Collectively, we all deserve and need time to process our mental state this week, and take the time to take a break. The speed at which challenges are arising in our daily lives seems unprecedented. This includes events that deeply affect our physical and mental health, personal safety included.
As Chicago residents, our hearts go out to our local community here in Highland Park that incurred a tragedy last weekend amidst a celebration of freedom, of all things.
More than “how to” take a break, we hope this serves as a reminder to take one, first and foremost. During times of overwhelm, we can easily forget to stop and reset. We should stop to think, process, and simply sit with ourselves to understand how we feel and what we want to do about it. When chaos is consistent, it can feel like we’re becoming desensitized to the stress when in fact it’s simply adding on top of the stress we already have.
Here are three (reminders) methods for taking a break this week:
1. Perform a “Stress Relief” meditation
Cadence: 3-4-7-0 (Inhale-Pause-Exhale-Pause) This breathing strategy will activate your parasympathetic nervous system. This is the opposite system as your “fight or flight” mode when you’re alert and stimulated. Notice this has a “pause” between inhale and exhale and you’re also looking to make the exhale last at least seven seconds. Try for four cycles (minimum). If you don’t think you can meditate, you can.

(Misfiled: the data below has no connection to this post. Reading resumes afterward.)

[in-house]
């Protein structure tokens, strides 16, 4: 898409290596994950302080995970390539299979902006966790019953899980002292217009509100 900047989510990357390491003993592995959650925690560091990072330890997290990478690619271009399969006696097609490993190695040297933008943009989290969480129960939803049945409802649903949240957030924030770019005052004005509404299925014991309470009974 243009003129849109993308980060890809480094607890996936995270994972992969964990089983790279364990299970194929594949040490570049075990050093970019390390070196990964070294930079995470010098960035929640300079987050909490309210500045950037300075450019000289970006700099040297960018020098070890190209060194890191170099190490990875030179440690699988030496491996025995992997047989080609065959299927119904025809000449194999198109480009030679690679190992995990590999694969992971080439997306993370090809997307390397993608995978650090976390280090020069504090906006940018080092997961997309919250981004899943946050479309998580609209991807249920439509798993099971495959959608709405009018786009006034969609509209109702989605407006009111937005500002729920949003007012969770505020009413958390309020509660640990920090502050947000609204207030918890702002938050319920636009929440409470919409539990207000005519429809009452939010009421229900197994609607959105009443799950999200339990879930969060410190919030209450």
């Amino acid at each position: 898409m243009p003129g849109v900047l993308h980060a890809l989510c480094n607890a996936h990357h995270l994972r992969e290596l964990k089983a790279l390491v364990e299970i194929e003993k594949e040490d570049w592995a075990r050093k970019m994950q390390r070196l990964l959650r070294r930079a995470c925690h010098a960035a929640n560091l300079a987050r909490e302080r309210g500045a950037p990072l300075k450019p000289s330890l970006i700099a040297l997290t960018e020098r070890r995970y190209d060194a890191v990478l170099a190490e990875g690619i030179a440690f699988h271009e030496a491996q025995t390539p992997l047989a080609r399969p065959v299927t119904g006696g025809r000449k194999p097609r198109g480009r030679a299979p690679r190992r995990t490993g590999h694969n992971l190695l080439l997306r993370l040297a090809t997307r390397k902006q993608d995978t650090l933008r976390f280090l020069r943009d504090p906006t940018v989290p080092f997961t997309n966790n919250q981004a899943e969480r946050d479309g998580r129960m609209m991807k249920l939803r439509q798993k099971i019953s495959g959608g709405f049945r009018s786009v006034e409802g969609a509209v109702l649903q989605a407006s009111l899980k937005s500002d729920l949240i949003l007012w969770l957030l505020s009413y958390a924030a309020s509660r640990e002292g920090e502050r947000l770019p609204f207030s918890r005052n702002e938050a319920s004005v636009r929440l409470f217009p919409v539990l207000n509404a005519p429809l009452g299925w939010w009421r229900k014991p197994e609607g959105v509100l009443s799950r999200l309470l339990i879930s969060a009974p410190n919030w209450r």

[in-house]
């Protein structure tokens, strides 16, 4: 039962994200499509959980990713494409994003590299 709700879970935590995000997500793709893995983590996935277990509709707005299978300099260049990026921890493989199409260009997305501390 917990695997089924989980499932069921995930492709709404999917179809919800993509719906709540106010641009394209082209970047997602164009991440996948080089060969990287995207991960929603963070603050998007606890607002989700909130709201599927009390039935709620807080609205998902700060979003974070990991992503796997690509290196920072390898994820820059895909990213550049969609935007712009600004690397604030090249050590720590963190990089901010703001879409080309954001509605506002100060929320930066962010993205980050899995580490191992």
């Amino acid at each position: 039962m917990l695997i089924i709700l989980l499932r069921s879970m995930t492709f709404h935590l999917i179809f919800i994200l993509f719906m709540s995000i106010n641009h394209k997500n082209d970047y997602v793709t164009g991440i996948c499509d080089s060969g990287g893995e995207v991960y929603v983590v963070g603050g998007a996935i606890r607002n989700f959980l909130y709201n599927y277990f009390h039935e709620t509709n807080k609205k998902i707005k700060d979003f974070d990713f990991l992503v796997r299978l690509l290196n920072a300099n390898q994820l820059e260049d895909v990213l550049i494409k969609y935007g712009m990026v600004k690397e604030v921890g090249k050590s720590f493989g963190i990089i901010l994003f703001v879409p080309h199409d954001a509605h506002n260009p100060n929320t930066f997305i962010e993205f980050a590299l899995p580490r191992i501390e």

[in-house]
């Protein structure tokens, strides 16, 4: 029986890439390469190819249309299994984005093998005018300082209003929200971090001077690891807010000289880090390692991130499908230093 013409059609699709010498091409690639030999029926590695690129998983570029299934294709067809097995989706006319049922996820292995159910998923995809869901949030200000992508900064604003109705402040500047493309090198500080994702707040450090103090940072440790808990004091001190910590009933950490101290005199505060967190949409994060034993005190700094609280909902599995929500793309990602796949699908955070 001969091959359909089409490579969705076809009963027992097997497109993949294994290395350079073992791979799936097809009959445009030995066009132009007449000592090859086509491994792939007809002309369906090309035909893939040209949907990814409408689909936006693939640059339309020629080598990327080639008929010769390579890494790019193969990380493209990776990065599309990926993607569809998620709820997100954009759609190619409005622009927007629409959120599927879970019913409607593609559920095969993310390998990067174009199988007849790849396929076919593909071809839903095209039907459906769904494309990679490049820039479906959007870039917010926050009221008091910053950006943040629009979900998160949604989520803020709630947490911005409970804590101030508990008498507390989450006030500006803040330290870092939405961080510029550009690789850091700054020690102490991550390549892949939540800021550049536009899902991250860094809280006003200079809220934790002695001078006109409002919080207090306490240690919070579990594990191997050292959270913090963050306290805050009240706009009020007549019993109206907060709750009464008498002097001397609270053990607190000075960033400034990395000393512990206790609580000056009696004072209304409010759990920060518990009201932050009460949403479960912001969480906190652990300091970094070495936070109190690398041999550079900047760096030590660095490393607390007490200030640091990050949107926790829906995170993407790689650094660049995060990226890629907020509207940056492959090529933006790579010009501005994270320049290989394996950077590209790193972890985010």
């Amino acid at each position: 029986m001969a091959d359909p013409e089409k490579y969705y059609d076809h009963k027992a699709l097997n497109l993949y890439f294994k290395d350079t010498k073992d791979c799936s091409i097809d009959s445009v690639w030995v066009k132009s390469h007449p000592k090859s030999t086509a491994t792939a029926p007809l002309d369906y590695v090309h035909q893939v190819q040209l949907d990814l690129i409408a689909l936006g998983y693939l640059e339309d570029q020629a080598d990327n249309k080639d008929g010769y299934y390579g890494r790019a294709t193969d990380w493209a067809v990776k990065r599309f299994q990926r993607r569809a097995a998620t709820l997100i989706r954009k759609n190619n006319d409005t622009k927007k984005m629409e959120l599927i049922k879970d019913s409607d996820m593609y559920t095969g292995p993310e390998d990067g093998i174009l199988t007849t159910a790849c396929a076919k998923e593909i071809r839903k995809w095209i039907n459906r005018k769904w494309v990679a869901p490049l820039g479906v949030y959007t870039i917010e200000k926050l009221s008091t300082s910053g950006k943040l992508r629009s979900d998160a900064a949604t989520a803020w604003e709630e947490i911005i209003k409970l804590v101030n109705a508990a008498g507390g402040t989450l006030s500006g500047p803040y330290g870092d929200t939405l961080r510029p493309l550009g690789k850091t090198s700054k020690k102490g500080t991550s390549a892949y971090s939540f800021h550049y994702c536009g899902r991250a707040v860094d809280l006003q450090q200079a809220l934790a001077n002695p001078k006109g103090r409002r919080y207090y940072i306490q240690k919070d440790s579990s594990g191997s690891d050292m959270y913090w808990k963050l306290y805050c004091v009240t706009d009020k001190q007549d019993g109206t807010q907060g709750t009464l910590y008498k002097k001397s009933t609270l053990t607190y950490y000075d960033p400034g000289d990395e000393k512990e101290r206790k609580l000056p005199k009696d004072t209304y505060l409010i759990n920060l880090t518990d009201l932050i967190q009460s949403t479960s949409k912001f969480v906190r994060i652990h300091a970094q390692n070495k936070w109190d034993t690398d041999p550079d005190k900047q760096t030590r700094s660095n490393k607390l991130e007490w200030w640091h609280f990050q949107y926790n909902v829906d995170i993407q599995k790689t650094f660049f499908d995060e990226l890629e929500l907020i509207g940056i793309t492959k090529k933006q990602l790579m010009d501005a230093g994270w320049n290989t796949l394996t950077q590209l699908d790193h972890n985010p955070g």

2. Find some open space in nature
Find a park, spot near a body of water, or hillside to sit outside for a few minutes. Ideally, you’d find solace from city noise or lots of other people, but a space certainly with fresh air. The more space, the better. This is a great spot to double up and perform the meditation as well. Allow yourself the time and space to simply be, rather than expect you’ll feel a certain way.
3. Spend some time in silence
Sometimes it feels good to turn on music on, watch TV, or feel “distracted.” Escapism is a go-to strategy for most people to reduce stress, however, it’s not always effective. It is by definition not addressing any of the underlying feelings, which short-term can be helpful but long-term can be detrimental. Spend some time in silence; what comes up?
To finish, here is something I’ve been trying to remind myself throughout. This country is built on optimism; let us not forget that the “promise” of the USA that we might feel like is currently failing us still holds strong. Tomorrow can be better than today if we work towards that future. We cannot give up the pursuit of or faith in a better tomorrow. Control what you can control, keep your head up, and keep going.